My research (and research question) is starting to skew more towards this topic and how micropress publishing engages and contributes to pop cultural and design discourses. I’m sure this will change again as I delve more into my research material, but there it is as we stand.
– Chris Onstad of Achewood (via fiddlersgreen)
Being at SXSW for the first time, you go through something I’ll call Digital Shock.
Digital Shock is the feeling you get when you realize that digital isn’t a project a bunch of nerds are working on in their mom’s basement (and with that, let’s all agree to just retire that hackneyed image, ‘kay?) and that you, in the real world, can just ignore. The technologies and the thinking that percolate at SXSW are the technologies and thinking of the future—and that means your future, too. If you’re an educator, or a journalist, or a writer, or a politician, if you work in any sort of corporsate business, when you come to SXSW you can’t ignore the fact that the way you do your job, and by extension live your life, is going to change. That’s Digital Shock.
As someone who is devoted to a craft (writing) that for basically six hundred years stayed pretty much consistent in its technological component, Digital Shock for me was probably unavoidable. Look, I know the publishing industry is changing, but writers are generally traditionalists. If you left it up to us, we’d still be at the cave painting stage of technology, or at best just moving on from the quill pen. To come to Austin and to see how massive—and truly unavoidable—this revolution is has been at times thrilling, at times unsettling, but overall completely shocking.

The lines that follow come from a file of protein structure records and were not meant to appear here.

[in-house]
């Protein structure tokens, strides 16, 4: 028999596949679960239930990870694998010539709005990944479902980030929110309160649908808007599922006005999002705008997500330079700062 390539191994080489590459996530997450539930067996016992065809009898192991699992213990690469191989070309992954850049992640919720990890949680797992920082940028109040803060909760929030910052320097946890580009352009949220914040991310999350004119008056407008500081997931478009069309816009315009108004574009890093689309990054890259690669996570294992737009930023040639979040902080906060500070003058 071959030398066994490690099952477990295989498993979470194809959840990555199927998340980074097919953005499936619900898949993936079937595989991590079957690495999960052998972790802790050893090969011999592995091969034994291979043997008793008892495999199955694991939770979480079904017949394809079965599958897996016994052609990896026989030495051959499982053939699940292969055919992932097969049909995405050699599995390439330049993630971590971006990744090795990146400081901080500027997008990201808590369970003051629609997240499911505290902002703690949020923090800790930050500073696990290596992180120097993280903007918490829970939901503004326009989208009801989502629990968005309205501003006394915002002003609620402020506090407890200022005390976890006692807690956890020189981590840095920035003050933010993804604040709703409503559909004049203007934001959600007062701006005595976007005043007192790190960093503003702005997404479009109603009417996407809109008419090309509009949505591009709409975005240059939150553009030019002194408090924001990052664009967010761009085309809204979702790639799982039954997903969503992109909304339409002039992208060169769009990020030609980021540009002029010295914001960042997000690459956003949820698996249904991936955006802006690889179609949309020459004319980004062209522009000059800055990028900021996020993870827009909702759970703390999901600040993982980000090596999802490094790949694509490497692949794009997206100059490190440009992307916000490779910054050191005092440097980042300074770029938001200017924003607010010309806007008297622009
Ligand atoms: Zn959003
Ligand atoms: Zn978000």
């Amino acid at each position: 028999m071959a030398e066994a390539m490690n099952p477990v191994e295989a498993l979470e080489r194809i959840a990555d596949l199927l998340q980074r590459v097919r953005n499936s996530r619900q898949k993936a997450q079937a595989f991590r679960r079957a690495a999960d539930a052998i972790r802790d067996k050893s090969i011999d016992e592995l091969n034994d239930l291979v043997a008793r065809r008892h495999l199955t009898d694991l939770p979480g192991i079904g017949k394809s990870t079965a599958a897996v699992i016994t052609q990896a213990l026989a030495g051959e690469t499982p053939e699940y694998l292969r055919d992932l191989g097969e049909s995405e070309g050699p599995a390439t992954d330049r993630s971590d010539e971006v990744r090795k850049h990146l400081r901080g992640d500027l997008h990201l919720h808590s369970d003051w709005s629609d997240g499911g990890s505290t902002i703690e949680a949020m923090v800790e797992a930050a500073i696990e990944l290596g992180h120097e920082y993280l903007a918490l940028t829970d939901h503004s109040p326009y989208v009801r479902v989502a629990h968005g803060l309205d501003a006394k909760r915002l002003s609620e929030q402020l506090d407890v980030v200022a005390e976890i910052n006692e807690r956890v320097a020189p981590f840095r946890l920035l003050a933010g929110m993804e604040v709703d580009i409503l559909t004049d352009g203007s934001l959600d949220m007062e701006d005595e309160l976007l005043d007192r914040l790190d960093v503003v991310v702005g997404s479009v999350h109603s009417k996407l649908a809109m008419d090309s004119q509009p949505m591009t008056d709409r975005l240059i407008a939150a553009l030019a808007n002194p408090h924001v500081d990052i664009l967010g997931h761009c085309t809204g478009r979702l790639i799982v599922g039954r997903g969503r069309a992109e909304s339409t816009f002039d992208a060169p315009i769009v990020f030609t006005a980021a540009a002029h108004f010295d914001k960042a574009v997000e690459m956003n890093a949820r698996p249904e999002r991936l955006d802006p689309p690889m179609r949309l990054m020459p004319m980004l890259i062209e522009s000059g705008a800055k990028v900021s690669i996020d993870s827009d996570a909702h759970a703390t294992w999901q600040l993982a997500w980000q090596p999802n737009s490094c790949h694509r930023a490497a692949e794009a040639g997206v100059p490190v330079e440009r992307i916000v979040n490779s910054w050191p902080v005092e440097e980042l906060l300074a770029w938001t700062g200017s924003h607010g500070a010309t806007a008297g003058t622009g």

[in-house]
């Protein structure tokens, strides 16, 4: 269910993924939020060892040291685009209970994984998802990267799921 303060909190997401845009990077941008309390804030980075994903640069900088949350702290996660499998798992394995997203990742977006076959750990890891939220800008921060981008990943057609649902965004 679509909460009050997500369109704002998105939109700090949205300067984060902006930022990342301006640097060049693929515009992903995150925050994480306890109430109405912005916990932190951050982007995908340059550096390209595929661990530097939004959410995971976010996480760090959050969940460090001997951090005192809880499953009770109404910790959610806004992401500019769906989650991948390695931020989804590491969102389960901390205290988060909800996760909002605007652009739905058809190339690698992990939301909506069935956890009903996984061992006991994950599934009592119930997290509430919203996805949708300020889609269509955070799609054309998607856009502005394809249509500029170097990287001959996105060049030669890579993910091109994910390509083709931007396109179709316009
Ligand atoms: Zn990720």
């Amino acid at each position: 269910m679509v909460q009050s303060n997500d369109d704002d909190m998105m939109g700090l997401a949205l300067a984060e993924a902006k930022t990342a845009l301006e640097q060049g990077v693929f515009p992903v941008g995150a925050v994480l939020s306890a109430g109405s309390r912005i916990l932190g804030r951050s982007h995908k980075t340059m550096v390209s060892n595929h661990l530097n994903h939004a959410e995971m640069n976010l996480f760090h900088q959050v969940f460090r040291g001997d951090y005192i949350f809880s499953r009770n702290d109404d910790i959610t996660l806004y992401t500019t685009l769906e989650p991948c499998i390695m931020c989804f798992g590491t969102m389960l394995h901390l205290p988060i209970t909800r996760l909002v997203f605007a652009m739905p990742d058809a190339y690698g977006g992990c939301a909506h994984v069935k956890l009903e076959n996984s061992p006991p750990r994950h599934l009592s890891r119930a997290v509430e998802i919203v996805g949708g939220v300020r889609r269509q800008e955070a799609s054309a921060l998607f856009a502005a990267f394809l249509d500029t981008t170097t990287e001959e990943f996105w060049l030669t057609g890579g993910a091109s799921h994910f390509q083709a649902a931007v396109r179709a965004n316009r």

In dealing with my case of Digital Shock, I’ve jumped into a bunch technologies/platforms that I’d basically been trying to ignore: Twitter, Foursquare, Tumblr (holla), and so forth. Some of these technologies I really don’t believe add much value to my life. They’re like the Gameboy games out of their cases that used to pile up on my desk when I was a kid: I liked Gameboy, I had to do something on it, so at some point I’d buy Mega Racer Jewel Frenzy 6000 or whatever. Today, people have iPhones/Pads, they need to do something with them, hence a photo-based Rock/Paper/Scissors check-in app becomes a viable product.